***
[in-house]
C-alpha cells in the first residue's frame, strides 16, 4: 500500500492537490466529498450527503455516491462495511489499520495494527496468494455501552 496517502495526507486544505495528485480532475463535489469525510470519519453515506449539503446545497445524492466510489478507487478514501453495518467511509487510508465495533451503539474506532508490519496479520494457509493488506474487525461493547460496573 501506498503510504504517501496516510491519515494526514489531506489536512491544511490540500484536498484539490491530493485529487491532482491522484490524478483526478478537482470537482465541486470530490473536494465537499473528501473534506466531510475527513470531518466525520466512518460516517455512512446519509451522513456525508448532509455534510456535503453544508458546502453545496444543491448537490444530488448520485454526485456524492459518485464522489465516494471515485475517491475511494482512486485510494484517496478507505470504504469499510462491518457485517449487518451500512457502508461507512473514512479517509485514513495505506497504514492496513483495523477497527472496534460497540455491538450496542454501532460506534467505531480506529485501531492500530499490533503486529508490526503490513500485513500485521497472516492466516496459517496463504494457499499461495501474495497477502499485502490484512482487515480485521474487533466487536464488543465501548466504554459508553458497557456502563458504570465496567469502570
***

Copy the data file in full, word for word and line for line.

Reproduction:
[in-house]
C-alpha cells in the first residue's frame, strides 16, 4: 500500500492537490466529498450527503455516491462495511489499520495494527496468494455501552 496517502495526507486544505495528485480532475463535489469525510470519519453515506449539503446545497445524492466510489478507487478514501453495518467511509487510508465495533451503539474506532508490519496479520494457509493488506474487525461493547460496573 501506498503510504504517501496516510491519515494526514489531506489536512491544511490540500484536498484539490491530493485529487491532482491522484490524478483526478478537482470537482465541486470530490473536494465537499473528501473534506466531510475527513470531518466525520466512518460516517455512512446519509451522513456525508448532509455534510456535503453544508458546502453545496444543491448537490444530488448520485454526485456524492459518485464522489465516494471515485475517491475511494482512486485510494484517496478507505470504504469499510462491518457485517449487518451500512457502508461507512473514512479517509485514513495505506497504514492496513483495523477497527472496534460497540455491538450496542454501532460506534467505531480506529485501531492500530499490533503486529508490526503490513500485513500485521497472516492466516496459517496463504494457499499461495501474495497477502499485502490484512482487515480485521474487533466487536464488543465501548466504554459508553458497557456502563458504570465496567469502570